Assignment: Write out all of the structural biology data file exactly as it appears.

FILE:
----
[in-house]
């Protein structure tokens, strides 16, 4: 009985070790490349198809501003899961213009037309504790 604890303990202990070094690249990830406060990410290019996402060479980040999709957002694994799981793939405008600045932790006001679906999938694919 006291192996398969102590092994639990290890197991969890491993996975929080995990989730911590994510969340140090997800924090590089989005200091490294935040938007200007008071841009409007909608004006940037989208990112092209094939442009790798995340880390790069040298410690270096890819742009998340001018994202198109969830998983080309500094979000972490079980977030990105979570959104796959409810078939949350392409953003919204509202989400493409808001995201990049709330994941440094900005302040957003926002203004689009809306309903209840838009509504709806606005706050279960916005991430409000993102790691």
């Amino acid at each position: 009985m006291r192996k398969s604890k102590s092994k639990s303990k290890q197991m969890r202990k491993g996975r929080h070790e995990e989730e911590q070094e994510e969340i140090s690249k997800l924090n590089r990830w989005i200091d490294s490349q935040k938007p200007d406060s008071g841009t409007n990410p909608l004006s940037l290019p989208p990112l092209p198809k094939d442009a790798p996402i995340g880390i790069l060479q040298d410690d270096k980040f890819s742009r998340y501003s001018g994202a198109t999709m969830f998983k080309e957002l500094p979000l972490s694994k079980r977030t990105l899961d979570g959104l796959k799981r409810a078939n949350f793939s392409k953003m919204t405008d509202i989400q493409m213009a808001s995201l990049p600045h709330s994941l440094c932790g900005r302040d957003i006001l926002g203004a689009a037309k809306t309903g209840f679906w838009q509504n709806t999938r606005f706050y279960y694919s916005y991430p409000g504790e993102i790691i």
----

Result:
[in-house]
């Protein structure tokens, strides 16, 4: 009985070790490349198809501003899961213009037309504790 604890303990202990070094690249990830406060990410290019996402060479980040999709957002694994799981793939405008600045932790006001679906999938694919 006291192996398969102590092994639990290890197991969890491993996975929080995990989730911590994510969340140090997800924090590089989005200091490294935040938007200007008071841009409007909608004006940037989208990112092209094939442009790798995340880390790069040298410690270096890819742009998340001018994202198109969830998983080309500094979000972490079980977030990105979570959104796959409810078939949350392409953003919204509202989400493409808001995201990049709330994941440094900005302040957003926002203004689009809306309903209840838009509504709806606005706050279960916005991430409000993102790691």
């Amino acid at each position: 009985m006291r192996k398969s604890k102590s092994k639990s303990k290890q197991m969890r202990k491993g996975r929080h070790e995990e989730e911590q070094e994510e969340i140090s690249k997800l924090n590089r990830w989005i200091d490294s490349q935040k938007p200007d406060s008071g841009t409007n990410p909608l004006s940037l290019p989208p990112l092209p198809k094939d442009a790798p996402i995340g880390i790069l060479q040298d410690d270096k980040f890819s742009r998340y501003s001018g994202a198109t999709m969830f998983k080309e957002l500094p979000l972490s694994k079980r977030t990105l899961d979570g959104l796959k799981r409810a078939n949350f793939s392409k953003m919204t405008d509202i989400q493409m213009a808001s995201l990049p600045h709330s994941l440094c932790g900005r302040d957003i006001l926002g203004a689009a037309k809306t309903g209840f679906w838009q509504n709806t999938r606005f706050y279960y694919s916005y991430p409000g504790e993102i790691i």